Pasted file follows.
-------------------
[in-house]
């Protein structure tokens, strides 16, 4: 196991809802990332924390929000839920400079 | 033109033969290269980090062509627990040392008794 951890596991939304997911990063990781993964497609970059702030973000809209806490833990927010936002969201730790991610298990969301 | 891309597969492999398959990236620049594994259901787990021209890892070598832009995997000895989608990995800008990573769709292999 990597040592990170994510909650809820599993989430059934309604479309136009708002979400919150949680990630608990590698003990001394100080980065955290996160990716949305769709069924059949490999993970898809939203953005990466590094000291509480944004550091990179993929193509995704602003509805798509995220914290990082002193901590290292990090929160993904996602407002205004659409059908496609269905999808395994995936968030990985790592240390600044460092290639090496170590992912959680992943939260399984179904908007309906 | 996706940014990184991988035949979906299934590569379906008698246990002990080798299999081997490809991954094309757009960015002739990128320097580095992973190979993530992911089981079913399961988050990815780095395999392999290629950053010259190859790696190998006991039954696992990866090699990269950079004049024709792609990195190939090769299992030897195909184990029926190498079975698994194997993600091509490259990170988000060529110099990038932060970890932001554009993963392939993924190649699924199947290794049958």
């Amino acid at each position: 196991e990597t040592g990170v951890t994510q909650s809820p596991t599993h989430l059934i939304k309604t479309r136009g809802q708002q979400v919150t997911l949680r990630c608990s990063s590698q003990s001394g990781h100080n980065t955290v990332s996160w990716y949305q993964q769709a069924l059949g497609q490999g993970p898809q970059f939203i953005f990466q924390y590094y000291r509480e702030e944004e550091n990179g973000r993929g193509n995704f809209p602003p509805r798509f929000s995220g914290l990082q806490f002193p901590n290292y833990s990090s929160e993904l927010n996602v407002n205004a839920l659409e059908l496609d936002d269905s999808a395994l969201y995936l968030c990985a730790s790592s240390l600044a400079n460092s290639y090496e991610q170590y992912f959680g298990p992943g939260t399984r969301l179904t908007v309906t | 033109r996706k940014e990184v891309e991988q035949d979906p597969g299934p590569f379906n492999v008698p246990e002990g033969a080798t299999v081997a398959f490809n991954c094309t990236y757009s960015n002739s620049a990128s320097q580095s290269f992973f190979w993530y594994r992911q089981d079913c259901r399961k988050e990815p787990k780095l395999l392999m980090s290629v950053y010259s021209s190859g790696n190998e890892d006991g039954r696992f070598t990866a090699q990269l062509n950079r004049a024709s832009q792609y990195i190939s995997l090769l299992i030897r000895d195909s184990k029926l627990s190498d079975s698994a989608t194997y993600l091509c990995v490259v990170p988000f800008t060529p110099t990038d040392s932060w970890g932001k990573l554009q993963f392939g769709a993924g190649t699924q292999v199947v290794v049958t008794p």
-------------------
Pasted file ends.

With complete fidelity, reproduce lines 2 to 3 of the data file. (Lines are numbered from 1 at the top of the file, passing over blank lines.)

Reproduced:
């Protein structure tokens, strides 16, 4: 196991809802990332924390929000839920400079 | 033109033969290269980090062509627990040392008794 951890596991939304997911990063990781993964497609970059702030973000809209806490833990927010936002969201730790991610298990969301 | 891309597969492999398959990236620049594994259901787990021209890892070598832009995997000895989608990995800008990573769709292999 990597040592990170994510909650809820599993989430059934309604479309136009708002979400919150949680990630608990590698003990001394100080980065955290996160990716949305769709069924059949490999993970898809939203953005990466590094000291509480944004550091990179993929193509995704602003509805798509995220914290990082002193901590290292990090929160993904996602407002205004659409059908496609269905999808395994995936968030990985790592240390600044460092290639090496170590992912959680992943939260399984179904908007309906 | 996706940014990184991988035949979906299934590569379906008698246990002990080798299999081997490809991954094309757009960015002739990128320097580095992973190979993530992911089981079913399961988050990815780095395999392999290629950053010259190859790696190998006991039954696992990866090699990269950079004049024709792609990195190939090769299992030897195909184990029926190498079975698994194997993600091509490259990170988000060529110099990038932060970890932001554009993963392939993924190649699924199947290794049958």
């Amino acid at each position: 196991e990597t040592g990170v951890t994510q909650s809820p596991t599993h989430l059934i939304k309604t479309r136009g809802q708002q979400v919150t997911l949680r990630c608990s990063s590698q003990s001394g990781h100080n980065t955290v990332s996160w990716y949305q993964q769709a069924l059949g497609q490999g993970p898809q970059f939203i953005f990466q924390y590094y000291r509480e702030e944004e550091n990179g973000r993929g193509n995704f809209p602003p509805r798509f929000s995220g914290l990082q806490f002193p901590n290292y833990s990090s929160e993904l927010n996602v407002n205004a839920l659409e059908l496609d936002d269905s999808a395994l969201y995936l968030c990985a730790s790592s240390l600044a400079n460092s290639y090496e991610q170590y992912f959680g298990p992943g939260t399984r969301l179904t908007v309906t | 033109r996706k940014e990184v891309e991988q035949d979906p597969g299934p590569f379906n492999v008698p246990e002990g033969a080798t299999v081997a398959f490809n991954c094309t990236y757009s960015n002739s620049a990128s320097q580095s290269f992973f190979w993530y594994r992911q089981d079913c259901r399961k988050e990815p787990k780095l395999l392999m980090s290629v950053y010259s021209s190859g790696n190998e890892d006991g039954r696992f070598t990866a090699q990269l062509n950079r004049a024709s832009q792609y990195i190939s995997l090769l299992i030897r000895d195909s184990k029926l627990s190498d079975s698994a989608t194997y993600l091509c990995v490259v990170p988000f800008t060529p110099t990038d040392s932060w970890g932001k990573l554009q993963f392939g769709a993924g190649t699924q292999v199947v290794v049958t008794p």